MILWAUKEE (AP) — Alex Lasry, a 33-year-old Milwaukee Bucks executive and son of a billionaire, received the coronavirus vaccine this week at a senior living center in Milwaukee despite not being part of a group currently eligible for the shots in Wisconsin.
Lasry told the Milwaukee Journal Sentinel that he “just got lucky” and didn’t receive any favoritism. Lasry, a New York City native who is a hedge fund manager, is considering running for the U.S. Senate in Wisconsin in 2022. He was also host committee chair for the 2020 Democratic National Convention, which was awarded to Milwaukee but moved online due to the pandemic.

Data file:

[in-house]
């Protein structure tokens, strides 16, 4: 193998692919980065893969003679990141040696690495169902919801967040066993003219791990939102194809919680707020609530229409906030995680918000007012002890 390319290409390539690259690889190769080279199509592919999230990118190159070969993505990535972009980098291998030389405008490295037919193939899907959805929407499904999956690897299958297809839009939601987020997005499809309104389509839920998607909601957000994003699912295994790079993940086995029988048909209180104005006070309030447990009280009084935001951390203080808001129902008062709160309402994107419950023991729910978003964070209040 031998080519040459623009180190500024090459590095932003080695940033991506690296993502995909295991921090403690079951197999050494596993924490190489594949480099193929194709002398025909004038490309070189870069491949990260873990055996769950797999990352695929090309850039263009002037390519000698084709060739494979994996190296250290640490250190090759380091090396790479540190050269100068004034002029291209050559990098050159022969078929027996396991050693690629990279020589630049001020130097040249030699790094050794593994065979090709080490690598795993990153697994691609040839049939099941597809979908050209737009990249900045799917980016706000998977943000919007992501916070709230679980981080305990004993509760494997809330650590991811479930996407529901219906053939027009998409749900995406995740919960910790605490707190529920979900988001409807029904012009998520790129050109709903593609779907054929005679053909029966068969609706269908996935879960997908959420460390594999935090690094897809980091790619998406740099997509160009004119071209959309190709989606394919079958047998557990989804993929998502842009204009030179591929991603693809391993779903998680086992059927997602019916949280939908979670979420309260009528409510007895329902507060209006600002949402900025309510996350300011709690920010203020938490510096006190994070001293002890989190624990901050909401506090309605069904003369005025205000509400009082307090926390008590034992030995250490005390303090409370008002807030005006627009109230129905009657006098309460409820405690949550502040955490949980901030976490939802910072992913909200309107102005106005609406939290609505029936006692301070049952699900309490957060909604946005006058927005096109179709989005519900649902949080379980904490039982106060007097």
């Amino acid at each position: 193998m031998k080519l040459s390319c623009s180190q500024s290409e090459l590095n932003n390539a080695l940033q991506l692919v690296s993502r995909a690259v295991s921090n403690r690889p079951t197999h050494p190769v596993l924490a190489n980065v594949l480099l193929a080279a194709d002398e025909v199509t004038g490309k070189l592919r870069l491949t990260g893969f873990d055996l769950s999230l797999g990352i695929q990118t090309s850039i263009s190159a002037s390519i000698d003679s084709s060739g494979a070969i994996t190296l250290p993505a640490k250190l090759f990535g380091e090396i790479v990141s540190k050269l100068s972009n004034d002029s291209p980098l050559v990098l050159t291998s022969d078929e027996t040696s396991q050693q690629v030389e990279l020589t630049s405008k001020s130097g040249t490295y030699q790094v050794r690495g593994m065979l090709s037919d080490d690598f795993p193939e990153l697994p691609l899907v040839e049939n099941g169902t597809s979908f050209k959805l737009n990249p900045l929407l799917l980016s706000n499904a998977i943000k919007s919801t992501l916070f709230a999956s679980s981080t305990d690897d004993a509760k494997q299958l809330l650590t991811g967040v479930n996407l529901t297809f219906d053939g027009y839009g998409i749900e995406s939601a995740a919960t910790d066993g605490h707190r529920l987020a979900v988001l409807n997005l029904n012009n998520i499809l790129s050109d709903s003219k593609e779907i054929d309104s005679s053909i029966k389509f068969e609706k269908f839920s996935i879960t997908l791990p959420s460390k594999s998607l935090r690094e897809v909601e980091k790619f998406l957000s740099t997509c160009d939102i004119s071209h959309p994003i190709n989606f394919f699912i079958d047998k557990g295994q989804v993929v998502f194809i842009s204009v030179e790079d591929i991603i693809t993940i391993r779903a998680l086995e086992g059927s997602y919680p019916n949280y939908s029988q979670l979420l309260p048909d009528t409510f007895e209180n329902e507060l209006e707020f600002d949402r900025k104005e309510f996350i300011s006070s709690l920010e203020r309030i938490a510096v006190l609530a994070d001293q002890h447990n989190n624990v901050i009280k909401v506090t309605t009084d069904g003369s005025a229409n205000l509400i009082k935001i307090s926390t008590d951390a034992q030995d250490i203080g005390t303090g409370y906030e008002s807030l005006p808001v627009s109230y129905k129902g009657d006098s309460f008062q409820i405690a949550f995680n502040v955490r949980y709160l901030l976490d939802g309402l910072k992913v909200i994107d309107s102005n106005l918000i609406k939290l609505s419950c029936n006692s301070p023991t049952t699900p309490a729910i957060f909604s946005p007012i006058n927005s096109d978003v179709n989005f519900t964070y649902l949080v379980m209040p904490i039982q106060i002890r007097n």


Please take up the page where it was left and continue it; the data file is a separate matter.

Lasry, the son of Bucks co-owner Marc Lasry, said his wife, Lauren, got a call Monday from her uncle, who is rabbi at Ovation Chai Point Senior Living, saying the senior living center had some extra, unused vaccine doses.
Lasry’s wife, who is pregnant, chose not to get the shot, Lasry told the newspaper. Lasry said he stepped forward so the vaccine wouldn’t go to waste.
Gov. Tony Evers said during a Friday update on Wisconsin’s vaccination efforts that state health officials are encouraging providers to use all the vaccine they have.
“They should just get it in somebody’s arm,” Evers said.
As for Lasry specifically, Evers said he’s not sure what happened. Evers, who is 69, is himself waiting for word on when he can get a shot, since they’re now open to everyone over age 65 in Wisconsin.
Lsary said he didn’t receive special treatment because of his position with the Bucks, his political aspirations or his father’s wealth.
“That has nothing to do with anything,” Lasry said. “Honestly, if I wasn’t married to Lauren, I don’t know that I would have gotten a call or known about it.”